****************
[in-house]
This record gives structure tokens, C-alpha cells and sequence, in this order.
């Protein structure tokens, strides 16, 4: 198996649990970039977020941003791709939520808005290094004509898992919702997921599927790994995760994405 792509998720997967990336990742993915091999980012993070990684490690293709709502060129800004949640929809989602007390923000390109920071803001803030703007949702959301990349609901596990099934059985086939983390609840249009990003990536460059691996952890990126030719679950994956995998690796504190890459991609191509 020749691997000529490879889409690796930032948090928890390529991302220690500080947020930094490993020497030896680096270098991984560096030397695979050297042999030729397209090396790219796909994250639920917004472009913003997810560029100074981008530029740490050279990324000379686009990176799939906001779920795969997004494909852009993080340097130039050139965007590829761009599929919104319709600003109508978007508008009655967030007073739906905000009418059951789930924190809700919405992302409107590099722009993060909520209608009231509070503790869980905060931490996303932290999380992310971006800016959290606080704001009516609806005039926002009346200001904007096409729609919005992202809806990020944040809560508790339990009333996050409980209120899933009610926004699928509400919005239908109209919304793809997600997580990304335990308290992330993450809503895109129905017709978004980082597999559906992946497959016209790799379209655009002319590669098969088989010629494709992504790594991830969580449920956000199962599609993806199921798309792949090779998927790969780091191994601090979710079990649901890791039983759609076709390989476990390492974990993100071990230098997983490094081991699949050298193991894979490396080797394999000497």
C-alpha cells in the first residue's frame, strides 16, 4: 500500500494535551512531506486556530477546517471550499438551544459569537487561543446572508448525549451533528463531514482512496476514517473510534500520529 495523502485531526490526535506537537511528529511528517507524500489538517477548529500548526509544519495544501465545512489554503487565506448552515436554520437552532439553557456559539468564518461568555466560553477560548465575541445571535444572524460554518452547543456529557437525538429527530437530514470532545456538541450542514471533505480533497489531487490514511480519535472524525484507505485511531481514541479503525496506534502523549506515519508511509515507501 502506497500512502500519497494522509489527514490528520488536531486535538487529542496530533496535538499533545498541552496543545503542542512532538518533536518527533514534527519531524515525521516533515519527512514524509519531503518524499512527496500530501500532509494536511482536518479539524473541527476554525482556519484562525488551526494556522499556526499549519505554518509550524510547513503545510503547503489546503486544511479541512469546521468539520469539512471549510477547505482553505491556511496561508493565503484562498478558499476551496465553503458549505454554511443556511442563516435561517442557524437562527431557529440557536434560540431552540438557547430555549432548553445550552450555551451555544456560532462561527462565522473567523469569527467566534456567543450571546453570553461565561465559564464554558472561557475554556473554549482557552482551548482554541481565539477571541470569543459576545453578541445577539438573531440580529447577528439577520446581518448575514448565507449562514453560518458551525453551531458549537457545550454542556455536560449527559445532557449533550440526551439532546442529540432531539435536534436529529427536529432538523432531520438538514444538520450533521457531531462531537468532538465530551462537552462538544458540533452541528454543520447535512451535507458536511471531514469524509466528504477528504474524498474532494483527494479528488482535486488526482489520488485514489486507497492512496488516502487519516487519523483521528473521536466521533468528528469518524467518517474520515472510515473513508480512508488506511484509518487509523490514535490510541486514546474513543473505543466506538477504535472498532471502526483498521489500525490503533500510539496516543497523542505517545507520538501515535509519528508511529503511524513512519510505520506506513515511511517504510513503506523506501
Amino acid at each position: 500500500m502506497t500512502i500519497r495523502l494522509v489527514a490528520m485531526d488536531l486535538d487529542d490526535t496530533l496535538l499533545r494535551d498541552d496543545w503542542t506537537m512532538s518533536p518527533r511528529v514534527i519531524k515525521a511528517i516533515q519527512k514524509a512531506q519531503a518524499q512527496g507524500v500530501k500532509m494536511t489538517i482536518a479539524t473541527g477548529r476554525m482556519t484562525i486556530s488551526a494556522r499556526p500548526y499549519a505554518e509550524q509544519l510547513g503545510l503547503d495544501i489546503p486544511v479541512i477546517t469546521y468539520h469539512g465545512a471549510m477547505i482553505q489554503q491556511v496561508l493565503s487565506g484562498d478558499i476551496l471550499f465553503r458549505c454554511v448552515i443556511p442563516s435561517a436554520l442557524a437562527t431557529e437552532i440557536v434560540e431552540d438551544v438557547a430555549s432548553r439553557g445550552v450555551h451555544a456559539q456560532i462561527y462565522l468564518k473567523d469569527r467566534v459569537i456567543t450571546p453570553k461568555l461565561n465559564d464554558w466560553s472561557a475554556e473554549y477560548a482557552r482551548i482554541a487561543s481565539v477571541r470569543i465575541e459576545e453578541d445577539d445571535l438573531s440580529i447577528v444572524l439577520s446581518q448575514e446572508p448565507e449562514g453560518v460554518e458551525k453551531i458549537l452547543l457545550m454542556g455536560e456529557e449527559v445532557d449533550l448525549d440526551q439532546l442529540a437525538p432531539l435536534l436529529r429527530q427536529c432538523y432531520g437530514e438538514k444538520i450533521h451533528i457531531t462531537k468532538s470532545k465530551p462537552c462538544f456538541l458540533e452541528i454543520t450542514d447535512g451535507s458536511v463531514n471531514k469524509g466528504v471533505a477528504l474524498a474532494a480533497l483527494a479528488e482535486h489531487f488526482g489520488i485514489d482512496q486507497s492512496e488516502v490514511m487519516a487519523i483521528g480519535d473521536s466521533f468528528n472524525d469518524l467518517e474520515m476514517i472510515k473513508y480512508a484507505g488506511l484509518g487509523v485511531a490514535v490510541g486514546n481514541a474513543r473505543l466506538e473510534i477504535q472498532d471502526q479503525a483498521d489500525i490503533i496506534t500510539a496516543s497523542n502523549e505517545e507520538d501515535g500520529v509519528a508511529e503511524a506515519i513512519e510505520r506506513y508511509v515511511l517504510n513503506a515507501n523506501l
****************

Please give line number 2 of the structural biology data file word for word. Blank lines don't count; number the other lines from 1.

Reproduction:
This record gives structure tokens, C-alpha cells and sequence, in this order.